5 Tips To Make Sushi Taste Good the Next Day

Sushi is a Japanese delicacy with a light, fresh, mild flavor. The combination of fish, rice, seasonings, and sometimes seaweed creates a distinctive combination that meshes well. While fresh sushi is light, airy, and flavorful, day-old sushi doesn’t pack the same punch.

To make sushi taste good the next day, wrap it in a soy sauce and vinegar-soaked paper towel. Place it in the refrigerator for an hour. Remove the sushi from the fridge, unwrap it, and zap it in the microwave for 30 seconds on low power. Serve with a quality soy sauce that complements the flavors.

Sushi served fresh is best, but sometimes you’re left with too much, and you don’t want it to go to waste. After all, sushi-grade fish is expensive, and discarding it would be a waste of money. Fortunately, there are ways to revive your sushi and get it tasting fresh again; follow these tips on how to make sushi taste good the next day.

Can Sushi Be Eaten the Next Day?

You can eat properly stored sushi the next day. However, once 24 hours have passed, discard the sushi to avoid the risk of foodborne illness caused by bacteria growth. On the other hand, you can keep cooked sushi in the refrigerator for up to three days.

Consuming sushi made with raw fish after 24 hours isn’t a good idea. The longer raw fish is stored, the more susceptible it becomes to bacteria growth. Additionally, if your sushi has a strange smell, it should be discarded.

Day-Old Sushi & Health Considerations

Sushi made with quality ingredients will hold better than one made with cheaper ingredients. Consider this when storing sushi for next-day consumption.

Any leftover sushi must be refrigerated to prevent the growth of bacteria. According to the FDA, it’s not safe to keep raw fish at room temperature for more than four hours. Store sushi made with raw fish at 40 degrees Fahrenheit (4 degrees Celsius) as soon as possible.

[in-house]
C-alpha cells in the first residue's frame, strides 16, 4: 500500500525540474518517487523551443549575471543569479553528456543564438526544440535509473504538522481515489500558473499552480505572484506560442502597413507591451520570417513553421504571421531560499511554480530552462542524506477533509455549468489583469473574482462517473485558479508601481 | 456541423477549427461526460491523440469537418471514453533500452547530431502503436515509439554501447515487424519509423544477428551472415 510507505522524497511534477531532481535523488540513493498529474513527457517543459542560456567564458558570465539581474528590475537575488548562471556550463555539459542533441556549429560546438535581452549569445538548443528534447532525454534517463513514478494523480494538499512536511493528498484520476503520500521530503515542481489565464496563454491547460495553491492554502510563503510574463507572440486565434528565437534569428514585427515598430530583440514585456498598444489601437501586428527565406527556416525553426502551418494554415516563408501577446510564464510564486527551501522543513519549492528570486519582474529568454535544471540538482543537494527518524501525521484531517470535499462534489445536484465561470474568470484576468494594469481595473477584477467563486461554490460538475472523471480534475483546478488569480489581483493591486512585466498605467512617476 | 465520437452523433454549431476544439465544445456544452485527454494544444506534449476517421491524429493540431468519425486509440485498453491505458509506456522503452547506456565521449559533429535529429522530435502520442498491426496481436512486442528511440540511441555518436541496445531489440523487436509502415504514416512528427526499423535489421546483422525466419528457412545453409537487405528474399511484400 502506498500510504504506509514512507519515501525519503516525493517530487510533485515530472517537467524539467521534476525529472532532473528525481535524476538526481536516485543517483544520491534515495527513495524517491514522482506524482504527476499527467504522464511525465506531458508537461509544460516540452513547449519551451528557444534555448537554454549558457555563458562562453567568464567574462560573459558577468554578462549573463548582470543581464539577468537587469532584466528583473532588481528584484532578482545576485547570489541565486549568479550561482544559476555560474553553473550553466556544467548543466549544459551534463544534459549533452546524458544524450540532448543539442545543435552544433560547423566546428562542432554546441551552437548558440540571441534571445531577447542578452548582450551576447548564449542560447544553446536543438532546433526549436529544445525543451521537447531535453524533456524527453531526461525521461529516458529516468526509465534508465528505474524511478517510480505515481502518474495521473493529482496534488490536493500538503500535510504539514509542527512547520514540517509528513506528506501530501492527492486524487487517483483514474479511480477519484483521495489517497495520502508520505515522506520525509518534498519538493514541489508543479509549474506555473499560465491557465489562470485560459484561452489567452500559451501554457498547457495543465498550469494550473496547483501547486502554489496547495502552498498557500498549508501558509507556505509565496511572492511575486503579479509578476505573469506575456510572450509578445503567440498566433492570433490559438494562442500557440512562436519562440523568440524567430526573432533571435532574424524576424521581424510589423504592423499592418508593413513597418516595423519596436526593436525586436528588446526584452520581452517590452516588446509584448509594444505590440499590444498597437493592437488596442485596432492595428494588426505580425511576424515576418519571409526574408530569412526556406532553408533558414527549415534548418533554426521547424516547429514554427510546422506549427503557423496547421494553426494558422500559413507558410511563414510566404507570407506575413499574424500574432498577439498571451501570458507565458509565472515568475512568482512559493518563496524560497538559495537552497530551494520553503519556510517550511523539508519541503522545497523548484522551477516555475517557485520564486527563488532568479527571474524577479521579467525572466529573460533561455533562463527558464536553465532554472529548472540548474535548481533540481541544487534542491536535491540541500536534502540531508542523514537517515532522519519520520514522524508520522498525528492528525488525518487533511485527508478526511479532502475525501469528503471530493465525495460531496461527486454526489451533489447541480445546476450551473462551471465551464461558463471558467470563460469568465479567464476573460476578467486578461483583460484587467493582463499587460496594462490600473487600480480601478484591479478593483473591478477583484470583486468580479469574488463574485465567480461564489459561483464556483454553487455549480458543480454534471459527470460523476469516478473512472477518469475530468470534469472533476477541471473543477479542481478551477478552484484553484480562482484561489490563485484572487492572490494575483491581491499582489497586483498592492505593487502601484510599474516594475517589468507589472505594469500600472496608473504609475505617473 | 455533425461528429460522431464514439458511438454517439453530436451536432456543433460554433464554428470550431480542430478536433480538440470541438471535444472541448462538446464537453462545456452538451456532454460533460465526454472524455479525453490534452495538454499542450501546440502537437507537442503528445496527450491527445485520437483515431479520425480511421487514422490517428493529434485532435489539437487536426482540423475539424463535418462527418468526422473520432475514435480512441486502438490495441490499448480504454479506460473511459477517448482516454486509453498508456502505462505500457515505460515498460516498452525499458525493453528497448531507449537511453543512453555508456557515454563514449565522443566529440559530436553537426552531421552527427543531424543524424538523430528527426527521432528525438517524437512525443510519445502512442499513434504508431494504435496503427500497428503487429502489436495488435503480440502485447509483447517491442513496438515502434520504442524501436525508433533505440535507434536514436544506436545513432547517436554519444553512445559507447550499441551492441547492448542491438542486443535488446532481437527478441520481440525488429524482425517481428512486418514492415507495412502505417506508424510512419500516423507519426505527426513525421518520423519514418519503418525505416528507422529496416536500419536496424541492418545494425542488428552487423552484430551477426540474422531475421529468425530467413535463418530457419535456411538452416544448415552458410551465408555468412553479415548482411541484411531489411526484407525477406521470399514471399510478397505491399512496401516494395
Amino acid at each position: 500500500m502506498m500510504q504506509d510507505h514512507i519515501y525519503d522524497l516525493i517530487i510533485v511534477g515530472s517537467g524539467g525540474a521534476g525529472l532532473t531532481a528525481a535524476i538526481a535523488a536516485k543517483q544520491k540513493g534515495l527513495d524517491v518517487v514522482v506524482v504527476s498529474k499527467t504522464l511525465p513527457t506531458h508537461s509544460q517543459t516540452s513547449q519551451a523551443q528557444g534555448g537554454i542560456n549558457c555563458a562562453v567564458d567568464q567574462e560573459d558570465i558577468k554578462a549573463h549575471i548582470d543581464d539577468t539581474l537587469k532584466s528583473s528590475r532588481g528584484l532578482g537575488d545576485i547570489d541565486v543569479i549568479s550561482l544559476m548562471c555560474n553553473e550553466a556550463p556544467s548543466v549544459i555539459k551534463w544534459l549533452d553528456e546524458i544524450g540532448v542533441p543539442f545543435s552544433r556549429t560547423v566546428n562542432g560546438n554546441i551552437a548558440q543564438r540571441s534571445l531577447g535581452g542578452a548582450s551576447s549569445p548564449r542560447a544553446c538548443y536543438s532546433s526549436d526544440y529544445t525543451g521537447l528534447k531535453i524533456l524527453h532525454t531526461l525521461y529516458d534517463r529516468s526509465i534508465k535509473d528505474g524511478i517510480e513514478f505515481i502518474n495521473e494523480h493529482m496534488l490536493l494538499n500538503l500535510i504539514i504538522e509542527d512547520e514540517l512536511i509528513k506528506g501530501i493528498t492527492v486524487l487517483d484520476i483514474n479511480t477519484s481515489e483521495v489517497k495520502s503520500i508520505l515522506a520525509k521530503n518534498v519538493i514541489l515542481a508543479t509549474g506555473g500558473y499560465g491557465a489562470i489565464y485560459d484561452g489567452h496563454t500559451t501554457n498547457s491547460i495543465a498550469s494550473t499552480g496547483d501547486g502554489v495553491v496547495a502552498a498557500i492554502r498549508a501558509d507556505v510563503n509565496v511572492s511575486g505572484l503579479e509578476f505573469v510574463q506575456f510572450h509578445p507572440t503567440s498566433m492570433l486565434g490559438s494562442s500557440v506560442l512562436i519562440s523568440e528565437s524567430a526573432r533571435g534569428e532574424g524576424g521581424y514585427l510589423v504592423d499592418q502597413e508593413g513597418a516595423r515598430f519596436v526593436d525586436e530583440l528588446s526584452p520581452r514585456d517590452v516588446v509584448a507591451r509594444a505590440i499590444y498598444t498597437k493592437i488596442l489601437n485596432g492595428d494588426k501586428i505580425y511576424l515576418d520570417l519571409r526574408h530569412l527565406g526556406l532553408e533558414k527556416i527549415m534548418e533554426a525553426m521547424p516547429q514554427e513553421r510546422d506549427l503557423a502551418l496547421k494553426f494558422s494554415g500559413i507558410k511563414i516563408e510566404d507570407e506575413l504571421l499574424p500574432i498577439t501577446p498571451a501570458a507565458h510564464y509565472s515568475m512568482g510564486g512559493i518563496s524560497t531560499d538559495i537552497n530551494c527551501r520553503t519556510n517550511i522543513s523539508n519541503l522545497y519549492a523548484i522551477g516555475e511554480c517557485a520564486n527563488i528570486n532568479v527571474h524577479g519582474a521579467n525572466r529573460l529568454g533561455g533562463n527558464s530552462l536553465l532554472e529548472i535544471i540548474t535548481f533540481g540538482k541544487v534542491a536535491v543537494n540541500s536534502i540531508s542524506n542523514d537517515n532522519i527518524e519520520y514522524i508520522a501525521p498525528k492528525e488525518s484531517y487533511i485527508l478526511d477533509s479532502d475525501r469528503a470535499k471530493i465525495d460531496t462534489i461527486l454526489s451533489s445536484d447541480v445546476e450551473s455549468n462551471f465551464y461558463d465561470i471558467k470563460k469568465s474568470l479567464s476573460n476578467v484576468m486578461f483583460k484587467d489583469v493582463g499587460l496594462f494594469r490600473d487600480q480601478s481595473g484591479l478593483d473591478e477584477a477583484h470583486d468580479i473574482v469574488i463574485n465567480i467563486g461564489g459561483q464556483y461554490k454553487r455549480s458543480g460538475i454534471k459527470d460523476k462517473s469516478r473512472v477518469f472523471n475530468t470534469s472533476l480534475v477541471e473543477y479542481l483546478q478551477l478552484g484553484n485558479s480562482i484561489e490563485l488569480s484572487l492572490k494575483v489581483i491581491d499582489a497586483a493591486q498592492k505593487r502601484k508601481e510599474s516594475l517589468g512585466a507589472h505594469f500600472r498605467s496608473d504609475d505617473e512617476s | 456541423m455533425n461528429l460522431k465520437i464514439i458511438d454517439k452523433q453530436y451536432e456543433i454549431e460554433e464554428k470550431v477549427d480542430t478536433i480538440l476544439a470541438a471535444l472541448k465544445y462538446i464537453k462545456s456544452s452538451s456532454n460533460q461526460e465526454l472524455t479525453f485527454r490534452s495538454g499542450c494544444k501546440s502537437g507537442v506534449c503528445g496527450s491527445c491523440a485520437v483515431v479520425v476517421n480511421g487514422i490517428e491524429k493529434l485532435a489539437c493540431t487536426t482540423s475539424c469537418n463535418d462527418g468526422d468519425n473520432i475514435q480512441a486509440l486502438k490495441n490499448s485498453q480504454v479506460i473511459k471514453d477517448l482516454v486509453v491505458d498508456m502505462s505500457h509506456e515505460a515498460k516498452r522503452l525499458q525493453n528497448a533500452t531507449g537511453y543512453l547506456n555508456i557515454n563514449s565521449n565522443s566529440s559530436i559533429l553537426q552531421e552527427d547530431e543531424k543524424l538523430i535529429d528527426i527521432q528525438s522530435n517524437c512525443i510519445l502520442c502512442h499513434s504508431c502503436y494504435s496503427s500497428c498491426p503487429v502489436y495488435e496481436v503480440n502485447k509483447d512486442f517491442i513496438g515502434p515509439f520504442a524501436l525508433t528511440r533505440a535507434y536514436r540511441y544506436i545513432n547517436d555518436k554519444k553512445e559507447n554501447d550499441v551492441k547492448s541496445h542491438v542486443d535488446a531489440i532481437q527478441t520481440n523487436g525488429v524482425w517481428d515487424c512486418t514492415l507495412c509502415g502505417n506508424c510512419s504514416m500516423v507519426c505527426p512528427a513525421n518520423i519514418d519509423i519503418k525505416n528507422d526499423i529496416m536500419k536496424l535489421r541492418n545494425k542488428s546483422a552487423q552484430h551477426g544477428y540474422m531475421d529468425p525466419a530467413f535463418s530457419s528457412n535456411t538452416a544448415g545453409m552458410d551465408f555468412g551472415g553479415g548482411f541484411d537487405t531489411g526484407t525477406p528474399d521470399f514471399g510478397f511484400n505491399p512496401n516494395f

Unfortunately, refrigeration affects the quality of sushi. That’s precisely why day-old sushi never tastes as good as when it’s fresh. After only thirty minutes in the refrigerator, seaweed begins to become soggy. The rice starts to harden, and the acidity may affect the flavor and texture of the raw fish.

Fortunately, there are ways to get your day-old sushi tasting fresh again after it’s been refrigerated.

Store Your Sushi in an Airtight Container in the Fridge

If you intend to save leftover sushi for the next day’s lunch or dinner, you need to store it properly. Store homemade sushi in the refrigerator within 30 minutes of preparation. Place store-bought sushi or restaurant leftovers in the fridge as soon as you arrive home.

Roll the sushi tightly in plastic wrap and transfer it to an airtight container. Store the container in the refrigerator for no more than 24 hours.

Keep Sauce & Sushi Separate To Prevent Sogginess

Sometimes restaurants and grocery stores will serve sushi with the sauce on the same tray. If you’re storing sushi for next-day consumption, keep the sauce separate. Remove the sushi from the tray and place it in a separate container. Holding the two together will allow the sauce to soak into the rice, resulting in a soggy sushi roll that loses its flavor and texture.

Wrap It in a Vinegar-Soaked Paper Towel

An hour before you plan to eat your sushi, use this paper towel trick to revive some of those fresh, mild flavors.

  1. Combine a tablespoon of rice vinegar or lemon juice with a teaspoon of soy sauce.
  2. Soak a paper towel in the solution.
  3. Wrap the sushi with the soaked paper towel, tucking in the sides.
  4. Rewrap the sushi in plastic wrap and then place it back in the airtight container.
  5. Place the sushi back into the refrigerator until you’re ready to eat it.